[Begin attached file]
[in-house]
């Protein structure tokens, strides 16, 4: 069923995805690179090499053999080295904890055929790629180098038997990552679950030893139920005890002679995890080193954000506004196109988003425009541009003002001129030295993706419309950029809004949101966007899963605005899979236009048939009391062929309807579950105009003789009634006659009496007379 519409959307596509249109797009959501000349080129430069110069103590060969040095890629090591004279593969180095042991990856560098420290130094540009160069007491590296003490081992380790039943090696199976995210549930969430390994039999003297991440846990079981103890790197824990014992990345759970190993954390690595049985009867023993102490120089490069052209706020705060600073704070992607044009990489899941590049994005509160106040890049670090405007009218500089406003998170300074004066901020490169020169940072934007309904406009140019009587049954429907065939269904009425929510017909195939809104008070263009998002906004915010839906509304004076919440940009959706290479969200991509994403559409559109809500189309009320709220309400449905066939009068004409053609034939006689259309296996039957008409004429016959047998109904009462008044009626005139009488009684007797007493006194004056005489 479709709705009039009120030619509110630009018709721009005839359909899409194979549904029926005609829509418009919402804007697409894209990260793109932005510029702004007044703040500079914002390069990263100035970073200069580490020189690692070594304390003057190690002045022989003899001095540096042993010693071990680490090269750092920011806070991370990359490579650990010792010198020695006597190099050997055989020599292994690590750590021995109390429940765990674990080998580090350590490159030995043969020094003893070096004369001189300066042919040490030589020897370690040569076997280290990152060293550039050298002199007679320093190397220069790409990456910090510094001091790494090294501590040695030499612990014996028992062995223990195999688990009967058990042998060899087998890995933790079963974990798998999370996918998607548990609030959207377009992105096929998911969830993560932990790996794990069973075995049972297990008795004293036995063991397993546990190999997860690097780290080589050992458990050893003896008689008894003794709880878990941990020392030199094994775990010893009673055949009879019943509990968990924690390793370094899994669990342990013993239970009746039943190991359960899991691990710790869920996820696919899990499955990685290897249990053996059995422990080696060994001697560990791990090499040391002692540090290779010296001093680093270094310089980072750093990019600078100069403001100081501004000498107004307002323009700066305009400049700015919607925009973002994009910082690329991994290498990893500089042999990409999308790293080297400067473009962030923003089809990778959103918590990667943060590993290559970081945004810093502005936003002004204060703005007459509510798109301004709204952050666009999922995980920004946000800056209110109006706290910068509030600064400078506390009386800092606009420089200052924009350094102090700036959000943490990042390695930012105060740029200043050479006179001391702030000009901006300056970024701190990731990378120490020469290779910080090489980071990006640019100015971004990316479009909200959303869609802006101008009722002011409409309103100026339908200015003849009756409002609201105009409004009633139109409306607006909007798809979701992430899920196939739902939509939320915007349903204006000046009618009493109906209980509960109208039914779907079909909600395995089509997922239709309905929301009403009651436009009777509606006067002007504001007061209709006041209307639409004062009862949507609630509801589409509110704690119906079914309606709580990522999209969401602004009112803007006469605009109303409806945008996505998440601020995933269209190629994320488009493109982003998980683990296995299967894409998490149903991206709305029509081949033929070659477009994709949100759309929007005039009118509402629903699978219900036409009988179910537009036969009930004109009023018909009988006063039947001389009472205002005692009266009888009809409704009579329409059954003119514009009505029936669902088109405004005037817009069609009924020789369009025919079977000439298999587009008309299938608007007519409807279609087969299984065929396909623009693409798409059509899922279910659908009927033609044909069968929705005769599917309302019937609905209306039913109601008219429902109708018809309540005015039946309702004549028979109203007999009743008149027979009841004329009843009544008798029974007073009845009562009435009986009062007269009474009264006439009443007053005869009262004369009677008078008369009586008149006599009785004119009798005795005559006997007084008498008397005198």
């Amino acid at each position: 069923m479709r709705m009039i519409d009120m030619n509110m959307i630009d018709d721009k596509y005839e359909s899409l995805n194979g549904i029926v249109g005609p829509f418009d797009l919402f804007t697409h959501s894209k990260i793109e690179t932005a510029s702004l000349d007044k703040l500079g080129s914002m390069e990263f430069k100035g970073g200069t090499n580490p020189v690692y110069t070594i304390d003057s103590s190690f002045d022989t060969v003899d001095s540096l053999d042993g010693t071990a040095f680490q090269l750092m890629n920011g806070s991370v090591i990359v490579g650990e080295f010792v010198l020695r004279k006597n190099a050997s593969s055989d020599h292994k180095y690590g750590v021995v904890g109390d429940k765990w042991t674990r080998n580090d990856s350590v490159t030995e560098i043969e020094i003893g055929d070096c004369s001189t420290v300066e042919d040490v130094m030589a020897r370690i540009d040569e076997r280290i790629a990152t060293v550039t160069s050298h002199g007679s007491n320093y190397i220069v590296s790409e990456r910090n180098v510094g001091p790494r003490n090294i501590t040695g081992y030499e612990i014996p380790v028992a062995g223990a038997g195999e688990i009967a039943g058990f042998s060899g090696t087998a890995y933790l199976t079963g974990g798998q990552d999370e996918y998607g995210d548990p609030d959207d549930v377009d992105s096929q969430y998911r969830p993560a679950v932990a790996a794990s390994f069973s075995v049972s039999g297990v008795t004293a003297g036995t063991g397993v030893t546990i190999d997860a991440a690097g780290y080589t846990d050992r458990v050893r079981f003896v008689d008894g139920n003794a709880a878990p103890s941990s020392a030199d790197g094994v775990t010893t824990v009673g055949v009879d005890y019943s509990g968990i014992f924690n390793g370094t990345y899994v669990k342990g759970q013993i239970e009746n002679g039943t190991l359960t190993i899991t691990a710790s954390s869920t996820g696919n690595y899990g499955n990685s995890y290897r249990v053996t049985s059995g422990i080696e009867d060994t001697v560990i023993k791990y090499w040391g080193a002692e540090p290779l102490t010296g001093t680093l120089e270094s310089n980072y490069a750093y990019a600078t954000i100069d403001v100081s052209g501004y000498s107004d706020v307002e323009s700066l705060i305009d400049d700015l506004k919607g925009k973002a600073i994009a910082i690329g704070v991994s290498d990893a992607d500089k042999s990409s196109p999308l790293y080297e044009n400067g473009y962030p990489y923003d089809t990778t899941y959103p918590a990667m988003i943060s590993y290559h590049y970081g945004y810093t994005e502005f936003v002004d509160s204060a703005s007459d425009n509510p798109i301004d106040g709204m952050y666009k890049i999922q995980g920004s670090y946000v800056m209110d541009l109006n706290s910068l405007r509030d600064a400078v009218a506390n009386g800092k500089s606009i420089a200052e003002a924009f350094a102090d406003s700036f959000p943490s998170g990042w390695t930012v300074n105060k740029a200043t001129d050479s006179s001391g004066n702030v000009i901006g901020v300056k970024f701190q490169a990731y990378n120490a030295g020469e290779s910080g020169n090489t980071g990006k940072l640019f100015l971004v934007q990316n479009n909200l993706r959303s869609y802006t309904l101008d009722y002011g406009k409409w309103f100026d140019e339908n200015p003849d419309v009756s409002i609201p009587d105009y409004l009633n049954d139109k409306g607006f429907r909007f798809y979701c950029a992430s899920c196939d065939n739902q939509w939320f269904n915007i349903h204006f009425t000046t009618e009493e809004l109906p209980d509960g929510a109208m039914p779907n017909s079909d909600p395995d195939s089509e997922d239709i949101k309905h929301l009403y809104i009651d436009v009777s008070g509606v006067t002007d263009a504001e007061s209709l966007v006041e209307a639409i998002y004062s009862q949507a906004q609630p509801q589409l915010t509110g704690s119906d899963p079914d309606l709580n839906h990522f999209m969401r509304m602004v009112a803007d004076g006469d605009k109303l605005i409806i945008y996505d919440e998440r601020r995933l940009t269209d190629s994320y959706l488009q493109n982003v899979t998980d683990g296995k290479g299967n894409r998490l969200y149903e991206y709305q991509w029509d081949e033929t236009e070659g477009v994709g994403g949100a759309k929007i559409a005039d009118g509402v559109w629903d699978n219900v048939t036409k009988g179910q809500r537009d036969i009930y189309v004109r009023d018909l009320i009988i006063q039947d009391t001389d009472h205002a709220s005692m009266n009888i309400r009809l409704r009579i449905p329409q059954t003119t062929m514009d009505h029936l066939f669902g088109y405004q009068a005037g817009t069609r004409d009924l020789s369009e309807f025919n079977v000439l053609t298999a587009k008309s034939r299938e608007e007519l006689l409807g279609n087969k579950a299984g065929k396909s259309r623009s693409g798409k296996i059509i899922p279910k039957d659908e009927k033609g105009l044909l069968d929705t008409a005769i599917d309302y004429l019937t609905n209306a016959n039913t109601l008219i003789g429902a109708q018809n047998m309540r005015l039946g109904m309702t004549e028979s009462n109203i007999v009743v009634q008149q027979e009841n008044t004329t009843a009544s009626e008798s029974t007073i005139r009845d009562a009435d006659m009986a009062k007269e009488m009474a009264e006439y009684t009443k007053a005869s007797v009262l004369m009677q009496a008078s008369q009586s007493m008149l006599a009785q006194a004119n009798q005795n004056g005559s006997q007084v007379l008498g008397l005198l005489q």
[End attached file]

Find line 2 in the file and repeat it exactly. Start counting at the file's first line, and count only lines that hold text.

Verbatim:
């Protein structure tokens, strides 16, 4: 069923995805690179090499053999080295904890055929790629180098038997990552679950030893139920005890002679995890080193954000506004196109988003425009541009003002001129030295993706419309950029809004949101966007899963605005899979236009048939009391062929309807579950105009003789009634006659009496007379 519409959307596509249109797009959501000349080129430069110069103590060969040095890629090591004279593969180095042991990856560098420290130094540009160069007491590296003490081992380790039943090696199976995210549930969430390994039999003297991440846990079981103890790197824990014992990345759970190993954390690595049985009867023993102490120089490069052209706020705060600073704070992607044009990489899941590049994005509160106040890049670090405007009218500089406003998170300074004066901020490169020169940072934007309904406009140019009587049954429907065939269904009425929510017909195939809104008070263009998002906004915010839906509304004076919440940009959706290479969200991509994403559409559109809500189309009320709220309400449905066939009068004409053609034939006689259309296996039957008409004429016959047998109904009462008044009626005139009488009684007797007493006194004056005489 479709709705009039009120030619509110630009018709721009005839359909899409194979549904029926005609829509418009919402804007697409894209990260793109932005510029702004007044703040500079914002390069990263100035970073200069580490020189690692070594304390003057190690002045022989003899001095540096042993010693071990680490090269750092920011806070991370990359490579650990010792010198020695006597190099050997055989020599292994690590750590021995109390429940765990674990080998580090350590490159030995043969020094003893070096004369001189300066042919040490030589020897370690040569076997280290990152060293550039050298002199007679320093190397220069790409990456910090510094001091790494090294501590040695030499612990014996028992062995223990195999688990009967058990042998060899087998890995933790079963974990798998999370996918998607548990609030959207377009992105096929998911969830993560932990790996794990069973075995049972297990008795004293036995063991397993546990190999997860690097780290080589050992458990050893003896008689008894003794709880878990941990020392030199094994775990010893009673055949009879019943509990968990924690390793370094899994669990342990013993239970009746039943190991359960899991691990710790869920996820696919899990499955990685290897249990053996059995422990080696060994001697560990791990090499040391002692540090290779010296001093680093270094310089980072750093990019600078100069403001100081501004000498107004307002323009700066305009400049700015919607925009973002994009910082690329991994290498990893500089042999990409999308790293080297400067473009962030923003089809990778959103918590990667943060590993290559970081945004810093502005936003002004204060703005007459509510798109301004709204952050666009999922995980920004946000800056209110109006706290910068509030600064400078506390009386800092606009420089200052924009350094102090700036959000943490990042390695930012105060740029200043050479006179001391702030000009901006300056970024701190990731990378120490020469290779910080090489980071990006640019100015971004990316479009909200959303869609802006101008009722002011409409309103100026339908200015003849009756409002609201105009409004009633139109409306607006909007798809979701992430899920196939739902939509939320915007349903204006000046009618009493109906209980509960109208039914779907079909909600395995089509997922239709309905929301009403009651436009009777509606006067002007504001007061209709006041209307639409004062009862949507609630509801589409509110704690119906079914309606709580990522999209969401602004009112803007006469605009109303409806945008996505998440601020995933269209190629994320488009493109982003998980683990296995299967894409998490149903991206709305029509081949033929070659477009994709949100759309929007005039009118509402629903699978219900036409009988179910537009036969009930004109009023018909009988006063039947001389009472205002005692009266009888009809409704009579329409059954003119514009009505029936669902088109405004005037817009069609009924020789369009025919079977000439298999587009008309299938608007007519409807279609087969299984065929396909623009693409798409059509899922279910659908009927033609044909069968929705005769599917309302019937609905209306039913109601008219429902109708018809309540005015039946309702004549028979109203007999009743008149027979009841004329009843009544008798029974007073009845009562009435009986009062007269009474009264006439009443007053005869009262004369009677008078008369009586008149006599009785004119009798005795005559006997007084008498008397005198």